On Saturday, September 22, Linus and Ava Helen visited the Shanghai Institute of Pharmacology and later the Shanghai Psychiatric Hospital, where they observed a wide array of treatments being given to patients, including acupuncture. Pauling presented the director of the hospital with a copy of his book Orthomolecular Psychiatry, and discussed megavitamin therapy with the hospital’s staff. Afterwards the Paulings watched an acrobatics performance, and the next day they continued to enjoy China’s culture by visiting the Children’s Palace and the Palace of History.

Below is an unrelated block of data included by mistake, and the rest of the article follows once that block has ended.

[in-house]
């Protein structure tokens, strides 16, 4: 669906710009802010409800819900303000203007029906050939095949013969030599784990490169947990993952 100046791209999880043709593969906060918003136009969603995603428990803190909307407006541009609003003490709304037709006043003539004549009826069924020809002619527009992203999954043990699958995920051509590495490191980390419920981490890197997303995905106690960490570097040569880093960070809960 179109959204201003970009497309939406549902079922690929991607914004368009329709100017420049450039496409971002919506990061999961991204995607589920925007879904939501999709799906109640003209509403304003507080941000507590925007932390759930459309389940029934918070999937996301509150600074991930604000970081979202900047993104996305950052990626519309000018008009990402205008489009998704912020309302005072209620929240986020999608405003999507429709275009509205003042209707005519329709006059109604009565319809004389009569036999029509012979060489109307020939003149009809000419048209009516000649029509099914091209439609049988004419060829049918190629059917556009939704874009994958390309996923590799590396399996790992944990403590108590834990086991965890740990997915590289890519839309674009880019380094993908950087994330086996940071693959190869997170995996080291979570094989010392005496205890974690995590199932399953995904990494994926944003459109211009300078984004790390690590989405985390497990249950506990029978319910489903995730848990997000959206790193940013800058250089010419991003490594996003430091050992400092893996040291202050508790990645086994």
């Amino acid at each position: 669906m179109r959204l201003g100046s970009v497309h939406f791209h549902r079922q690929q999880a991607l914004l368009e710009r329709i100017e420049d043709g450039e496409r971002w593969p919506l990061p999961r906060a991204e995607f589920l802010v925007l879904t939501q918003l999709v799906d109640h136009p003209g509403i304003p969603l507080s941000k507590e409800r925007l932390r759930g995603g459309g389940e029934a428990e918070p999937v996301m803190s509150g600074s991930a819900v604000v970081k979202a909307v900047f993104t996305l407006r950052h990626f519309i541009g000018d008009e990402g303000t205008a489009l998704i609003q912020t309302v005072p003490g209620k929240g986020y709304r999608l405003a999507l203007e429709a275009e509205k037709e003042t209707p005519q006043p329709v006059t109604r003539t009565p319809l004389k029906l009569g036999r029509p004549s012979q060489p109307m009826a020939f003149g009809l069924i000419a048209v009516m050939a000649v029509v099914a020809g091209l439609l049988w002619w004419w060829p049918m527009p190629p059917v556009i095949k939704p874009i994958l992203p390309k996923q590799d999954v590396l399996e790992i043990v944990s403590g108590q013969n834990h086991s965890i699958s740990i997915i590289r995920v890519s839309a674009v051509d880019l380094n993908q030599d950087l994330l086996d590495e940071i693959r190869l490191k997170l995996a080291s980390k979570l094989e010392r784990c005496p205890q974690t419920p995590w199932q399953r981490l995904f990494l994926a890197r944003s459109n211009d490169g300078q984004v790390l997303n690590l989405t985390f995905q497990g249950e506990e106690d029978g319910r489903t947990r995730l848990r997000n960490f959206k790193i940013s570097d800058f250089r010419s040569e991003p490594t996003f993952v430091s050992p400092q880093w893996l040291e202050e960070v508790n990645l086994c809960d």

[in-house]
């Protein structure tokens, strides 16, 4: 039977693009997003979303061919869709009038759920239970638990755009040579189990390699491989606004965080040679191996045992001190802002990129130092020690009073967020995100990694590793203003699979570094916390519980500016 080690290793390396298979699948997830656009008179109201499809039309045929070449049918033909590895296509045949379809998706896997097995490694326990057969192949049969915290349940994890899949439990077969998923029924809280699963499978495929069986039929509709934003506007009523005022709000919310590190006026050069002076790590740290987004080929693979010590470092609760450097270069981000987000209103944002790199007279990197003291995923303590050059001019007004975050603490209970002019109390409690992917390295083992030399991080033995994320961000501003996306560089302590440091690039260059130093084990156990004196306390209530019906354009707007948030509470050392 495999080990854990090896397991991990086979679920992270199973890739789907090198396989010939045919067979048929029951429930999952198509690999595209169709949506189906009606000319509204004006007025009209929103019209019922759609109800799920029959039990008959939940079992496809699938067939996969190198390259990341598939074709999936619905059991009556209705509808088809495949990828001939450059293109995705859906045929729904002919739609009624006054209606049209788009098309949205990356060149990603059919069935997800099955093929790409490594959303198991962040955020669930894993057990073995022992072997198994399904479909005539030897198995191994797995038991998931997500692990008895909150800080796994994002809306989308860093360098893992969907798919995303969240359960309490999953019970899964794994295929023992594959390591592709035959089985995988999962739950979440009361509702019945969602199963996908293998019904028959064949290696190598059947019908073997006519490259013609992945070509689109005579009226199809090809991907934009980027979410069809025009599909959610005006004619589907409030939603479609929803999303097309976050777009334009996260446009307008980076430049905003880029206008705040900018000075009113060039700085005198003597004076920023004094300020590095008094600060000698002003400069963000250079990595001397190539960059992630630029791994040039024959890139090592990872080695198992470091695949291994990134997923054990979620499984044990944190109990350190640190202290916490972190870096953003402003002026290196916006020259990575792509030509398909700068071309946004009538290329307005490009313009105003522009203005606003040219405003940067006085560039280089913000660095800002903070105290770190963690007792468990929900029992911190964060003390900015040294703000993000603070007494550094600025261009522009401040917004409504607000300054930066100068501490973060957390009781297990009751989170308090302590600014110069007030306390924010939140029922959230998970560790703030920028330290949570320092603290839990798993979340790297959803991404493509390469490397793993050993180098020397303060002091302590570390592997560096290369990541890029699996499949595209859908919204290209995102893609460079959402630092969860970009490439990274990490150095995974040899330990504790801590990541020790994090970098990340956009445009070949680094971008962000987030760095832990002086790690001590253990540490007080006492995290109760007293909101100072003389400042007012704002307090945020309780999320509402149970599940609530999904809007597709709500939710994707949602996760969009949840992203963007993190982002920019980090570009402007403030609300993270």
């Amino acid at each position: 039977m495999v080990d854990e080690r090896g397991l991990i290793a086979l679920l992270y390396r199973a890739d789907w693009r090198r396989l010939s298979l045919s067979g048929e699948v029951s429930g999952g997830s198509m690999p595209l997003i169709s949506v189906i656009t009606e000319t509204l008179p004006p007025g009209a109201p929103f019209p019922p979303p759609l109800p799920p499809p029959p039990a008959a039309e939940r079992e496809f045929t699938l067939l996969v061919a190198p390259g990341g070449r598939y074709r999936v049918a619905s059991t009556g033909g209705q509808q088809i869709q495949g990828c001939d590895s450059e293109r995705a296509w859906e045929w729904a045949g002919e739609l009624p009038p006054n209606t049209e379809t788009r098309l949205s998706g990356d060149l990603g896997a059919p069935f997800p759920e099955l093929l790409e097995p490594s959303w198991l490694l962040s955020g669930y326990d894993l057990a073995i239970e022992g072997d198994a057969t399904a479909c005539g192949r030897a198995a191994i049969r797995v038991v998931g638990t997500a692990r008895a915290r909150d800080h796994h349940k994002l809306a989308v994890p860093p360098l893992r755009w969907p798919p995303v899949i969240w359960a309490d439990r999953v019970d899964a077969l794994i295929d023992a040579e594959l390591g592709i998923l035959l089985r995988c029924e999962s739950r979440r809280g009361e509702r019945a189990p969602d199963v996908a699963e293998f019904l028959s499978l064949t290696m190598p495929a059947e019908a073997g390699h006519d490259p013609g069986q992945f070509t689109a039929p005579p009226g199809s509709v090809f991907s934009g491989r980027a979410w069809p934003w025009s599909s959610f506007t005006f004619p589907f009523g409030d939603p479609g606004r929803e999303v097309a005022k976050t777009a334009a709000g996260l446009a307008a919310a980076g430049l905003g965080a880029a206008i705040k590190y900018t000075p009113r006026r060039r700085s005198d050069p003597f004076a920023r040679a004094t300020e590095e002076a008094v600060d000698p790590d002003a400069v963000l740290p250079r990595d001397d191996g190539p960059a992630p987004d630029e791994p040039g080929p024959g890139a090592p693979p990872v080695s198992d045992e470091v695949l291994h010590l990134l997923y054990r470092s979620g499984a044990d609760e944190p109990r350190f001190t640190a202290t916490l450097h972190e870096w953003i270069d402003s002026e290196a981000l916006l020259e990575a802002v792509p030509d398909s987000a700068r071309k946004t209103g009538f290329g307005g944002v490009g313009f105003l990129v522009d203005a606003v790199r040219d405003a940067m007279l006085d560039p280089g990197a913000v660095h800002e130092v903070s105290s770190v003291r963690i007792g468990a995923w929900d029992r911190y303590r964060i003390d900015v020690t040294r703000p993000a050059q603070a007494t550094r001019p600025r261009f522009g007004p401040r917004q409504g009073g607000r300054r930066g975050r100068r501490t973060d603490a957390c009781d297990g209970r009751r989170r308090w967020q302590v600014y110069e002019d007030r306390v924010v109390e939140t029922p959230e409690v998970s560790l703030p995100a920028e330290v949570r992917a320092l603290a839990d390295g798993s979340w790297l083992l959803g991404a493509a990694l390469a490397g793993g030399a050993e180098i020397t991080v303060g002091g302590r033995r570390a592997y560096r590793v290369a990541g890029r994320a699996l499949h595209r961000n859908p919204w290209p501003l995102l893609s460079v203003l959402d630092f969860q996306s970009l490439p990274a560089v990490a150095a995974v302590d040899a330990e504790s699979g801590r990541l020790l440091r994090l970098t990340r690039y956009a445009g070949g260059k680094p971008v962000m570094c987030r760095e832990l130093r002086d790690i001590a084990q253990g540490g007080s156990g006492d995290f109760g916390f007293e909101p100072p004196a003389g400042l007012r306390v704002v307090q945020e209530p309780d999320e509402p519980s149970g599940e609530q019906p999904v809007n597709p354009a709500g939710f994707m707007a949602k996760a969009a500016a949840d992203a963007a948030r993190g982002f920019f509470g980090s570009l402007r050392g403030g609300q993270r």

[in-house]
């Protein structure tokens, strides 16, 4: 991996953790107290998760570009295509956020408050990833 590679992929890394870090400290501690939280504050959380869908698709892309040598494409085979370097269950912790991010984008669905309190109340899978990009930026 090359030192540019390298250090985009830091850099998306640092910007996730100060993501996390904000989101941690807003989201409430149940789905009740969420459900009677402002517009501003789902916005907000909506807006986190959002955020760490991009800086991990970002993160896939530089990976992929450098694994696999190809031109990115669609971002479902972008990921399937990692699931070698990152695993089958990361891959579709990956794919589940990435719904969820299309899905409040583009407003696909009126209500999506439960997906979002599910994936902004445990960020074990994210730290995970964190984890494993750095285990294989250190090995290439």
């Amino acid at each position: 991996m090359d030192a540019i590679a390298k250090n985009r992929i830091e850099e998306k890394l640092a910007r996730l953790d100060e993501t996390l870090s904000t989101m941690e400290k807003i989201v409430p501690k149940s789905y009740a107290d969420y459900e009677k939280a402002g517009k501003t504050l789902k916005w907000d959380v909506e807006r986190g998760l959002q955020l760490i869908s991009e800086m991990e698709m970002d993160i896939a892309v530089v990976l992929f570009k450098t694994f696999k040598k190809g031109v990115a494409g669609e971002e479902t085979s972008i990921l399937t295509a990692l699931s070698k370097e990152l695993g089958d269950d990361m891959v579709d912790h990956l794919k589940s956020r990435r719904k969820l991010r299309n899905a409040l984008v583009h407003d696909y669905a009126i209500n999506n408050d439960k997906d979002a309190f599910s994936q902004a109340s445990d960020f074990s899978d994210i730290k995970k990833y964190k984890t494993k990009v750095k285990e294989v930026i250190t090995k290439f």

When the Paulings went on a sightseeing tour down to the banks of the Hwang-ho with Chia-si Lu, Pauling’s former Caltech student, Chia-si told them of the hardship that had existed before China’s “liberation.” By liberation, Pauling’s student was referring to the Chinese Revolution in which Mao Zedong and his supporters took over China’s government and installed communist rule in 1949. According to Chia-si, who had been in the U.S. for five years during the 1940s, only about ten percent of the money that he periodically sent home to his wife and son would actually reach them; the rest was taken by the Bank of China, which, according to Chia-si, was the bank of T.V. Soong at the time. For a few years Chia-si’s wife and son were close to starvation, along with many other people in China. However, after the revolution, the new Maoist government controlled the price and distribution of food and, in Chia-si’s estimation, the quality of life improved. (It is important to note that this perspective is contrary to other more contemporary analyses of Chinese food security under Mao.)